6:45 PM EDT, March 19, 2009
Eliot Spitzer has a few words to say about the AIG bonus brouhaha: I told you so.
The former New York governor battered American International Group with charges of corruption long before his own dizzying downfall in a prostitution scandal. He has used this latest financial scandal to strike his old populist, Sheriff of Wall Street themes and, just maybe, mend his reputation -- though critics contend that he bears a share of the blame for the insurance giant's historic near-collapse.
Spitzer says the AIG bonus issue is "penny ante" compared to the billions of the insurer's bailout money funneled to bad banks, and that Treasury Secretary Timothy Geithner owes America an explanation, quickly.
As for all those politicians piling on AIG this week? Been there. Done that.
Former Gov. Eliot Spitzer won't be facing federal charges in the prostitution case (political assassination for blowing the whistle on AIG corruption, Goldman Sachs and the connection to the US Government and Federal Reserve) he was linked to, officials said. (Patrick McCarthy, Freelance / March 15, 2008)
"We pursued AIG and Wall Street's structural failures in a way that others shied away from because it was politically unpalatable for them to address those issues," Spitzer told host Brian Lehrer Wednesday on WNYC Radio in New York City. "Now it is the flavor of the month. Everybody is jumping up and down serving subpoenas, beating their chests trying to be tougher than the next person."
On CNN Thursday, Spitzer said his initial probes came from AIG's "effort from the very top to gin up returns whenever, wherever possible and to push the boundaries in a way that would garner returns almost regardless of risk.
"Back then I said to people, AIG is the center of the web," he told CNN's Fareed Zakaria.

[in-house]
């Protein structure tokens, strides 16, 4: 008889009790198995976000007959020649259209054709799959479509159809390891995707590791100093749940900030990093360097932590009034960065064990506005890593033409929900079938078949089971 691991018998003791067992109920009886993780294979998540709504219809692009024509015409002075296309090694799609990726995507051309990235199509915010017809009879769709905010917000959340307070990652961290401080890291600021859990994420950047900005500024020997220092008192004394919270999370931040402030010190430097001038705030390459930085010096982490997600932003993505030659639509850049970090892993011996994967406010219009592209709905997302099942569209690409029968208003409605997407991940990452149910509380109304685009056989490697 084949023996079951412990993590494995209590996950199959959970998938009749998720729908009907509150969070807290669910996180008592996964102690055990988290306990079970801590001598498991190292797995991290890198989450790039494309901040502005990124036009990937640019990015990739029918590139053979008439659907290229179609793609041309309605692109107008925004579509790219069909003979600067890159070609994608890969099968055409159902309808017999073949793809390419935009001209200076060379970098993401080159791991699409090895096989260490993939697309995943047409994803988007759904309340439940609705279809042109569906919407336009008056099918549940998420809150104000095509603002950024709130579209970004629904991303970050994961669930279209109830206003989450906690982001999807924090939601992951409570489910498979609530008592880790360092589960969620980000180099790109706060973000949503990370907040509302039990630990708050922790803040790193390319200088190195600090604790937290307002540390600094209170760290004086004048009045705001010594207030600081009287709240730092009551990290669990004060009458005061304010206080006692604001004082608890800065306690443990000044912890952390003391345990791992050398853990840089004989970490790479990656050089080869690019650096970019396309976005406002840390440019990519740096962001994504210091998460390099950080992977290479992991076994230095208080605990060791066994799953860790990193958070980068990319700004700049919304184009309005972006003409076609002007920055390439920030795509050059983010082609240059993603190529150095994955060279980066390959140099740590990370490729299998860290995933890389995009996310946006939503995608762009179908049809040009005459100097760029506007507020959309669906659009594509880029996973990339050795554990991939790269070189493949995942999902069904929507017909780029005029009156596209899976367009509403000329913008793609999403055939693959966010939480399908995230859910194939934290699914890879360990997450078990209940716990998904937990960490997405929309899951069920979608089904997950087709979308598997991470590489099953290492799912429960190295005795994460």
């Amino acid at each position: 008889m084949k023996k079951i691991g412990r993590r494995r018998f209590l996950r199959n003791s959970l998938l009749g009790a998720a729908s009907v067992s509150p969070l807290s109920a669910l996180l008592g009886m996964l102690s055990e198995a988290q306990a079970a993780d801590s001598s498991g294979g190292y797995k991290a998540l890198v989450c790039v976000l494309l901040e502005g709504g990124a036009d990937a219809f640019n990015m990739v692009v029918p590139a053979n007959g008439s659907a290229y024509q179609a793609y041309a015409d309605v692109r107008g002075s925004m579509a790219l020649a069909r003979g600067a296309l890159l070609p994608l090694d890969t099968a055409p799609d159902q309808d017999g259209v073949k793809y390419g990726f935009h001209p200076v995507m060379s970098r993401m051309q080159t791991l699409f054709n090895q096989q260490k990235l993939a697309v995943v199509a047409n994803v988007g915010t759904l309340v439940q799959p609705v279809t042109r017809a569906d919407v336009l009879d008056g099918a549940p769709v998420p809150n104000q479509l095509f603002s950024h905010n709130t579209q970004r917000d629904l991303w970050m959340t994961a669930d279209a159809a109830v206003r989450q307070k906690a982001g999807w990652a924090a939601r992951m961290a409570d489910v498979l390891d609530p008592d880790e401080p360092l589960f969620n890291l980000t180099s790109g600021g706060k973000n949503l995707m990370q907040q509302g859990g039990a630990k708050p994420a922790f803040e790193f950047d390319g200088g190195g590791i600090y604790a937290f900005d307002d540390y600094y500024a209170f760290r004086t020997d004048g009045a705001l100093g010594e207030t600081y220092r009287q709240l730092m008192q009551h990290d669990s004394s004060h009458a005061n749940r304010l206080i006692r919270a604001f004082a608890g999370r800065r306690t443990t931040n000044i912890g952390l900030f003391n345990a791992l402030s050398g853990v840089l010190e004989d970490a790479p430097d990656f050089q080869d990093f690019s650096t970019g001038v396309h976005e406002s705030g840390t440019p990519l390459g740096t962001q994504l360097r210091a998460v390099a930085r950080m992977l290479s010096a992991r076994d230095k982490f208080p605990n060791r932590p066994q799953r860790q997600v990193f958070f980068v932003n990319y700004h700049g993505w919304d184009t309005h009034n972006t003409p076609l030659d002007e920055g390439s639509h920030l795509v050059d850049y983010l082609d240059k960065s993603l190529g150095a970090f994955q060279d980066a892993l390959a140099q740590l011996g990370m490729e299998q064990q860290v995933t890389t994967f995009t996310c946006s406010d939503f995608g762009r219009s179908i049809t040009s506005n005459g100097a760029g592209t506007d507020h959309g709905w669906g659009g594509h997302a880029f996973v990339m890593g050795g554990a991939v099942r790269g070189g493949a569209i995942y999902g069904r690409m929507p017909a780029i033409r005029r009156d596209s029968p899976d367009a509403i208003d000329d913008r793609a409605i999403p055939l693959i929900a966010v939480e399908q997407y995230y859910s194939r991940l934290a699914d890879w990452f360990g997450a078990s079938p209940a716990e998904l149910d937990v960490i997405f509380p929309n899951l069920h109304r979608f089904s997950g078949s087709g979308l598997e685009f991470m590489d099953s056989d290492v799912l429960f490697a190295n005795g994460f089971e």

Spitzer pursued AIG for years when he was New York's attorney general. The company eventually announced in 2006 that it would pay $1.64 billion to resolve allegations that it used deceptive accounting practices to mislead investors and regulatory agencies.
AIG's veteran chief executive officer, Maurice "Hank" Greenberg, was forced to resign in 2005 after a long and contentious, sometimes ugly battle with Spitzer.
"He obviously believes history has vindicated him," said John Coffee, a professor of securities law at Columbia University, "and wants to remind America that he was there first."
The tough talk raises the question about whether Spitzer, who now tends to his family's real estate business, is mounting a comeback bid.
It would be a long shot. The trail for a married politician caught soliciting high-priced prostitutes would likely be prohibitively steep. For someone like Spitzer, who became governor largely because of his Mr. Clean reputation, it would be even tougher.
And anyway, when he resigned last March, Spitzer promised to work for the common good "outside of politics." Spitzer politely declined to talk about AIG or other issues when contacted Thursday by The Associated Press.
"I've got a day job now," he said.
Coffee suspects Spitzer is more concerned about reclaiming a legacy than mounting a comeback. Jeffrey Stonecash of Syracuse University's Maxwell School said the recent comments fit Spitzer, a natural crusader zealous about rooting out financial crimes.
"He really does have a strong moral streak, as weird as that may sound given what happened to him," said Stonecash, who teaches political science. "This provides him an opportunity not only to express that concern, but maybe to resurrect himself."
Clearly, Spitzer's year in the wilderness not dampened his appetite for a fight.
Writing for the online magazine Slate this week, Spitzer contended the real disgrace with the AIG bailout is not the $165 million in bonuses to executives, but the billions in AIG bailout money that was funneled to the insurer's trading partners -- that is, shaky banks that taxpayers are already bailing out.
"The appearance that this was all an inside job is overwhelming," Spitzer wrote in Slate. "AIG was nothing more than a conduit for huge capital flows to the same old suspects, with no reason or explanation."
Spitzer's comments have the side effect of highlighting controversies about his dogged pursuit of AIG and Greenberg.
Critics, mostly on the political right, claim that by forcing out Greenberg and creating turmoil at AIG, Spitzer laid the groundwork for the debacle roiling the country today. They note that Spitzer eventually dropped some of his charges against Greenberg, that Greenberg hasn't been found guilty of other charges, and that Greenberg continues to fight back in court.
Spitzer seems unconcerned. Even as he declined to talk to the AP, he indicated he was not done with AIG.
"I'll be writing more about it," he said.
In 2002, AIG gave $5,000 to Eliot Spitzer's second campaign for attorney general. State records show the company has given nothing to his successor in that job, Andrew Cuomo, who is now hitting AIG over the bonuses.